WorldNetDaily, Mar. 13
Cristobal Silverio emigrated illegally from Mexico to Stockton, Calif., in 1997 to work as a fruit picker.
He brought with him his wife, Felipa, and three children, 19, 12 and 8—all illegals. When Felipa gave birth to her fourth child, daughter Flor, the family had what is referred to as an “anchor baby”—an American citizen by birth who provided the entire Silverio clan a ticket to remain in the U.S. permanently.
But Flor was born premature, spent three months in the neonatal incubator and cost the San Joaquin Hospital more than $300,000. Meanwhile, oldest daughter Lourdes married an illegal alien gave birth to a daughter, too. Her name is Esmeralda. And Felipa had yet another child, Cristian.
The two Silverio anchor babies generate $1,000 per month in public welfare funding for the family. Flor gets $600 a month for asthma. Healthy Cristian gets $400. While the Silverios earned $18,000 last year picking fruit, they picked up another $12,000 for their two “anchor babies.”
While President Bush says the U.S. needs more “cheap labor” from south of the border to do jobs Americans aren’t willing to do, the case of the Silverios shows there are indeed uncalculated costs involved in the importation of such labor—public support and uninsured medical costs.
In fact, the increasing number of illegal aliens coming into the United States is forcing the closure of hospitals, spreading previously vanquished diseases and threatening to destroy America’s prized health-care system, says a report in the spring issue of the Journal of American Physicians and Surgeons.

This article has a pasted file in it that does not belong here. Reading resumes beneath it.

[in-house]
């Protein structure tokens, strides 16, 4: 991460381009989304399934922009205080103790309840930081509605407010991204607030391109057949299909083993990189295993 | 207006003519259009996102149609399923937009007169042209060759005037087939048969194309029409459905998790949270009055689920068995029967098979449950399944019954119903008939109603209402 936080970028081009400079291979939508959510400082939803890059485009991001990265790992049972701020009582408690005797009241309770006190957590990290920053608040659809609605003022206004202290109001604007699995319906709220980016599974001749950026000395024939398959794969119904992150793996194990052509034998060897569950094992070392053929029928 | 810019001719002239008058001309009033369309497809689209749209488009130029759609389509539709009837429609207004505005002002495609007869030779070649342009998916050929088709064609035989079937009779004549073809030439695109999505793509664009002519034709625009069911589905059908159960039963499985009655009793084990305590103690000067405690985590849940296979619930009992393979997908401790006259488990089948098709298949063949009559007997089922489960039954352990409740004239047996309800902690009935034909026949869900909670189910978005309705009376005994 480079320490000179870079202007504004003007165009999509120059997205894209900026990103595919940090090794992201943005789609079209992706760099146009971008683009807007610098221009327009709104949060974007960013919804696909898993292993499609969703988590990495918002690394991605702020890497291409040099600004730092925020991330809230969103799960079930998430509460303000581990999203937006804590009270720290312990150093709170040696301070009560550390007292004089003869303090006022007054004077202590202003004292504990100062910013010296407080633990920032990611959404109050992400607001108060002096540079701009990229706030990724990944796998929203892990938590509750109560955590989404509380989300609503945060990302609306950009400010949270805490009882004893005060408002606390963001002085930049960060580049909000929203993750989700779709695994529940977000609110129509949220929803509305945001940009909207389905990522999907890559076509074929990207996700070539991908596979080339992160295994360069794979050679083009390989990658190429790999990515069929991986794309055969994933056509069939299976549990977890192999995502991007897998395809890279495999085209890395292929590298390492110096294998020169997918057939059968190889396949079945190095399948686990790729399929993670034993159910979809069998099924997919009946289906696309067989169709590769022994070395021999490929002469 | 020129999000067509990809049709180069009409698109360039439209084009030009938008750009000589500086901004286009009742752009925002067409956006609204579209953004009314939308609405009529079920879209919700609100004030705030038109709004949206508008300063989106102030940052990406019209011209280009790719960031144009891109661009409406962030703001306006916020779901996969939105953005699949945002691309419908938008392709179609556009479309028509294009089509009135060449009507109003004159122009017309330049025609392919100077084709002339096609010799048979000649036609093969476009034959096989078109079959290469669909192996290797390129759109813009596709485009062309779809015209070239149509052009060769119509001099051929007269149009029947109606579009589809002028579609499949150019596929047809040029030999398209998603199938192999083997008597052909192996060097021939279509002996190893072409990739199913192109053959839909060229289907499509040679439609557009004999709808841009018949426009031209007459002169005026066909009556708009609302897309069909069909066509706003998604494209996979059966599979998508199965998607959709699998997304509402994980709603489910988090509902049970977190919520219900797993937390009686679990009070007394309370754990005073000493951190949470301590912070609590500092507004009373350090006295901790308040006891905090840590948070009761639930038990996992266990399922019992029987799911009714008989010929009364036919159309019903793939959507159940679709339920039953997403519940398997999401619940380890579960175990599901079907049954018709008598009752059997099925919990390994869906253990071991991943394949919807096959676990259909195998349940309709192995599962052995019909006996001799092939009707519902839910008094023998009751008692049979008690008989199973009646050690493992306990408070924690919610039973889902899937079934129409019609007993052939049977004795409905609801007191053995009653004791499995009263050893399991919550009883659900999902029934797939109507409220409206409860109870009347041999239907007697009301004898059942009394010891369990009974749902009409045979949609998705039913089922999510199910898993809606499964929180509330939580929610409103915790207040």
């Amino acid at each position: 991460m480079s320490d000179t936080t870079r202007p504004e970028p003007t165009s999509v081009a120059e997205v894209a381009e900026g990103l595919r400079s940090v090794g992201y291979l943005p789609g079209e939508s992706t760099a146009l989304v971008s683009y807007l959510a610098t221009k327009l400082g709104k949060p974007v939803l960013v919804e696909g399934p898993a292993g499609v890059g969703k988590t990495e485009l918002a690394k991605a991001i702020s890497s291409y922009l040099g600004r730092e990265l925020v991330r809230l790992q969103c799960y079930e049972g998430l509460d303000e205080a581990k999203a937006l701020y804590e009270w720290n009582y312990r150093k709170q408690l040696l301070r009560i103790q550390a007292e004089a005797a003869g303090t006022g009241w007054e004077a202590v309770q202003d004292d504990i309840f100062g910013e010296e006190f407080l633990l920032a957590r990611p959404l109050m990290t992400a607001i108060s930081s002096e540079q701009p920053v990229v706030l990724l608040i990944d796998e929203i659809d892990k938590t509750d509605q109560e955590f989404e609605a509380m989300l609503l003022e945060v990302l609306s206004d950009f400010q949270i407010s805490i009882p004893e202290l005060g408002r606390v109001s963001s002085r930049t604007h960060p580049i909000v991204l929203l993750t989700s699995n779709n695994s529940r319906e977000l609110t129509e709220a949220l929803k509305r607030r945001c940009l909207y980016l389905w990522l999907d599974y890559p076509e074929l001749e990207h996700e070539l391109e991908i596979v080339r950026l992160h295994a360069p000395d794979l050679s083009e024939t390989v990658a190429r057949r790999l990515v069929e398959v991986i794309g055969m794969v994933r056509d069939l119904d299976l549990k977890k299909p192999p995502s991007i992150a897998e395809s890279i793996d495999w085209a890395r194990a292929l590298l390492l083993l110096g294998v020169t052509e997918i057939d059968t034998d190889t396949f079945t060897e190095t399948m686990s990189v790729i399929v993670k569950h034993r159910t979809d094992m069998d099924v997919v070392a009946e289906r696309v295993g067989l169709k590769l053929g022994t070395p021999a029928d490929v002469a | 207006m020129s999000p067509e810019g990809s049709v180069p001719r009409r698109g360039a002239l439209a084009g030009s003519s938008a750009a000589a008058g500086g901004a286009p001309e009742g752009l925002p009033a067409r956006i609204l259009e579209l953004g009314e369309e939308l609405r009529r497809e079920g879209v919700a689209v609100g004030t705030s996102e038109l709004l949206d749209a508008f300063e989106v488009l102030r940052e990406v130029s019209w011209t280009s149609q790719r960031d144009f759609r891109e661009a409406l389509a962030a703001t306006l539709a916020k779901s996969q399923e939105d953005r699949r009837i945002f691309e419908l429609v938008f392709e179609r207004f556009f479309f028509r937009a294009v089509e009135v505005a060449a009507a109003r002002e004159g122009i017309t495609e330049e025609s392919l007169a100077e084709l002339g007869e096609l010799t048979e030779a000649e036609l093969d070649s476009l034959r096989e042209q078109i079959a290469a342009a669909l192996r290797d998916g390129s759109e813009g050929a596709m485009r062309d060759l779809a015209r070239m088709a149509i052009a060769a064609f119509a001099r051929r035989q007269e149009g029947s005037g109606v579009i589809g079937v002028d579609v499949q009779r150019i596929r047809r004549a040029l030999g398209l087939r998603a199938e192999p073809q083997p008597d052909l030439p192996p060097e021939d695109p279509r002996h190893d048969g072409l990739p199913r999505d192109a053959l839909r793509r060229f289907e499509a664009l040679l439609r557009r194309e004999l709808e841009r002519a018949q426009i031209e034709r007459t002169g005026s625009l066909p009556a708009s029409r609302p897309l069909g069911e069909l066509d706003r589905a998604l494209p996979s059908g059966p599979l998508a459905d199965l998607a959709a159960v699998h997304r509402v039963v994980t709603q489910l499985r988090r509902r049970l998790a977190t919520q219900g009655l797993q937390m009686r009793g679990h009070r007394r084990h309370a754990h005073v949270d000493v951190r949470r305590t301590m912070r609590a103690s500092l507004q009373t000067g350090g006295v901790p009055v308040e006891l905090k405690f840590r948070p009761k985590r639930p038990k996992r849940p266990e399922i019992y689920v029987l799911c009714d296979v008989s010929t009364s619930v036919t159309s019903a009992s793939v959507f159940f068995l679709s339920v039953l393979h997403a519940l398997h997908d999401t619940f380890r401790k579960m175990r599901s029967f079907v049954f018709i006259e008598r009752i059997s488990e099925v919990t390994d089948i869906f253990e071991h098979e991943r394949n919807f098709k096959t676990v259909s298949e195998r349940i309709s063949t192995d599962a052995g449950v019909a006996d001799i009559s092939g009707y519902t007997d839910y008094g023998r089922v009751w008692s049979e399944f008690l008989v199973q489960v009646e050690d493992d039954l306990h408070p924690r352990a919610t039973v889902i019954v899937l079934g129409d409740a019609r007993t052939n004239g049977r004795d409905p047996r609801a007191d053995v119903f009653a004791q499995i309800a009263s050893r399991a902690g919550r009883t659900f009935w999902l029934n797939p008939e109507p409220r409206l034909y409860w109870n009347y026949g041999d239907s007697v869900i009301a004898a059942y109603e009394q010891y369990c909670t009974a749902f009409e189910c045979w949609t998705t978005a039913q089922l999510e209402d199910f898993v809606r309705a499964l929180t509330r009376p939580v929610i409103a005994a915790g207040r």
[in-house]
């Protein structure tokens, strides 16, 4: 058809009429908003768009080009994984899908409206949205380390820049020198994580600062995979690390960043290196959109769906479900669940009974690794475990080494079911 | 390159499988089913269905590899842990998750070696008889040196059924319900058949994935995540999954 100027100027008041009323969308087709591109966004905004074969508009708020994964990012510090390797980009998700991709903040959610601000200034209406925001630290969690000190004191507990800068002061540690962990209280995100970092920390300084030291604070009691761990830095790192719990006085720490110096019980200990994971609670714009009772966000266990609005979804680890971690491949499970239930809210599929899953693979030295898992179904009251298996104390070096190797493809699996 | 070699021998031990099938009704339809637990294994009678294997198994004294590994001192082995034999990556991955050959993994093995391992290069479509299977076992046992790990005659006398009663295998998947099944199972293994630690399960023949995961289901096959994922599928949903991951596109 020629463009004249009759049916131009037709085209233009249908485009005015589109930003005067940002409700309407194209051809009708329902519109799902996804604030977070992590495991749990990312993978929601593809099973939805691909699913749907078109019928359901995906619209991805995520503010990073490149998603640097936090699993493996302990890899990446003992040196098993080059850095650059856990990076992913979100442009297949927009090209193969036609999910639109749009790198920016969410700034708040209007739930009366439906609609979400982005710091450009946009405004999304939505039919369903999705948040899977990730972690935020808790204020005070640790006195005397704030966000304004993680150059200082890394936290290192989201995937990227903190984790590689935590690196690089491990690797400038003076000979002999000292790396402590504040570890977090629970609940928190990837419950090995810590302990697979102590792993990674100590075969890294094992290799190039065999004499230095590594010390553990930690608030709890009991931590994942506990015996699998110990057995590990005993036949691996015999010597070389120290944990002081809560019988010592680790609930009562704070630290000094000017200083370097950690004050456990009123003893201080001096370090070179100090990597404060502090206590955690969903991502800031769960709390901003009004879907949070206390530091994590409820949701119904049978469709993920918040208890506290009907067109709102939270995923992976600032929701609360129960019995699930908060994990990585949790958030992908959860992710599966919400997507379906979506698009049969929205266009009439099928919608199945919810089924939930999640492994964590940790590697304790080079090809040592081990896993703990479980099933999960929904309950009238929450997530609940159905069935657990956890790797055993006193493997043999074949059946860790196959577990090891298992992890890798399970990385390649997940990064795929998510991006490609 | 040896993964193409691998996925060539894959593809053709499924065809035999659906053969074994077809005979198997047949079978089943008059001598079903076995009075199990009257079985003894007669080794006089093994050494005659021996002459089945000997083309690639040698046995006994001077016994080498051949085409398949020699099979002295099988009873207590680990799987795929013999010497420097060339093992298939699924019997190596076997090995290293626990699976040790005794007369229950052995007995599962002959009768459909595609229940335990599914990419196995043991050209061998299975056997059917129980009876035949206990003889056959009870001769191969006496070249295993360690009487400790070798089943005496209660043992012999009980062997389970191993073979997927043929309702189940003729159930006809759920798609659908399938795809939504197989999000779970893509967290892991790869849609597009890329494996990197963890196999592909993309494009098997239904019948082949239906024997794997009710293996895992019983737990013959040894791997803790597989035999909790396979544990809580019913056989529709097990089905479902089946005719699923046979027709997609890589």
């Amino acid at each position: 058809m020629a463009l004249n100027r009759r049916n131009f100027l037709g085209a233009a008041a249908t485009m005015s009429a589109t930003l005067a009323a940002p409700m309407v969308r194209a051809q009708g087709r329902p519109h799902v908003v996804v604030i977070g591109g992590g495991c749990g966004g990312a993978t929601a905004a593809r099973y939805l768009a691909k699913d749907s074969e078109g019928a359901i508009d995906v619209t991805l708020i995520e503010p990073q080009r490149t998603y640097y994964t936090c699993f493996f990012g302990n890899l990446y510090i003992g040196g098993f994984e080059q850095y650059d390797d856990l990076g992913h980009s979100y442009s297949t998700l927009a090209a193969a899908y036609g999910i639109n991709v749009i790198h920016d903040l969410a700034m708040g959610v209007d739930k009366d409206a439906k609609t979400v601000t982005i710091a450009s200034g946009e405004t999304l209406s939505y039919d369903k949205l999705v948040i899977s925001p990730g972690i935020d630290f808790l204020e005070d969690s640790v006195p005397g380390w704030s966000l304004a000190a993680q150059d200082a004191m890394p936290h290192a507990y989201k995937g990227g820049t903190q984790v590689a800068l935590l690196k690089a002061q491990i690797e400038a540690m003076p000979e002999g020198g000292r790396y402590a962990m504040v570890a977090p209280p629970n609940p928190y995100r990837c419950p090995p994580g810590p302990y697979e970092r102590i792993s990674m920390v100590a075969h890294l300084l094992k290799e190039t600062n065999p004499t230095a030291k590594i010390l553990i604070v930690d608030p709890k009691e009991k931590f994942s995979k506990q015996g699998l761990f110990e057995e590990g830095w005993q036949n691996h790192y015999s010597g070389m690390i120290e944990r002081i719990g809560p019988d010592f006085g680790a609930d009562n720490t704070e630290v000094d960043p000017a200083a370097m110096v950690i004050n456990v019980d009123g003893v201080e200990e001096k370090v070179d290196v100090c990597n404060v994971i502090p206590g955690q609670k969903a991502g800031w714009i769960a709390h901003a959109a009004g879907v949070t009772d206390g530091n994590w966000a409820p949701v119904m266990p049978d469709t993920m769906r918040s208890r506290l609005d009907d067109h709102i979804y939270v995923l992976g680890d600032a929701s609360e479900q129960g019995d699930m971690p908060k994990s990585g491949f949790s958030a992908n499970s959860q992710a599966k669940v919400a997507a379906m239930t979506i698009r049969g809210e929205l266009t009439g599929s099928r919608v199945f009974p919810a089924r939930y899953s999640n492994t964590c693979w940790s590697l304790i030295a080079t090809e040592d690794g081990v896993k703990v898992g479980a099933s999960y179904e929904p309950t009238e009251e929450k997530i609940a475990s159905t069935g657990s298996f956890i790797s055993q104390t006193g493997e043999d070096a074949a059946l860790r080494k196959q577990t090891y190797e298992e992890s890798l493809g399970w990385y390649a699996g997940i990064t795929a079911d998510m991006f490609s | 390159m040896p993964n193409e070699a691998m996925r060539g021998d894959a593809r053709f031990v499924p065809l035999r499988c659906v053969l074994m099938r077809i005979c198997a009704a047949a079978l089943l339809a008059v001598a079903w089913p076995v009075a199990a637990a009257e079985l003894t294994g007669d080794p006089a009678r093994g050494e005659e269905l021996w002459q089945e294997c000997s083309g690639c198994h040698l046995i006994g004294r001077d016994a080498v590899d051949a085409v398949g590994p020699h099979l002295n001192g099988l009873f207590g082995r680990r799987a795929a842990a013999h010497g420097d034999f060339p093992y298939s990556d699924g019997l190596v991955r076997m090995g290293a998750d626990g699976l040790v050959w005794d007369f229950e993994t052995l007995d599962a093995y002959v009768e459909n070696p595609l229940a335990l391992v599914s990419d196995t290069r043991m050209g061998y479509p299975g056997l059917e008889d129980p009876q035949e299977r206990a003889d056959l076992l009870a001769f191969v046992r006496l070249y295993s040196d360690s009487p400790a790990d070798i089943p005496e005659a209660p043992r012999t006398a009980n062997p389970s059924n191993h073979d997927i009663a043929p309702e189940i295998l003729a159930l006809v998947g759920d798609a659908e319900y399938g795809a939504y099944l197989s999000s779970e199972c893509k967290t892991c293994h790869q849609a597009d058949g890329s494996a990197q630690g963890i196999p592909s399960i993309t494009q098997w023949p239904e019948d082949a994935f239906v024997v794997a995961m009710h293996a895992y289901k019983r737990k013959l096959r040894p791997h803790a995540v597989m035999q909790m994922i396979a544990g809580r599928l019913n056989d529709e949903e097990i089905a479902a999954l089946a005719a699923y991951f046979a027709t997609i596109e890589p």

“The influx of illegal aliens has serious hidden medical consequences,” writes Madeleine Pelner Cosman, author of the report. “We judge reality primarily by what we see. But what we do not see can be more dangerous, more expensive, and more deadly than what is seen.”
According to her study, 84 California hospitals are closing their doors as a direct result of the rising number of illegal aliens and their non-reimbursed tax on the system.
According to the report, between 1993 and 2003, 60 California hospitals closed because half their services became unpaid. Another 24 California hospitals verge on closure, the author writes.
The report this article is based on is at http://www.jpands.org/vol10no1/cosman.pdf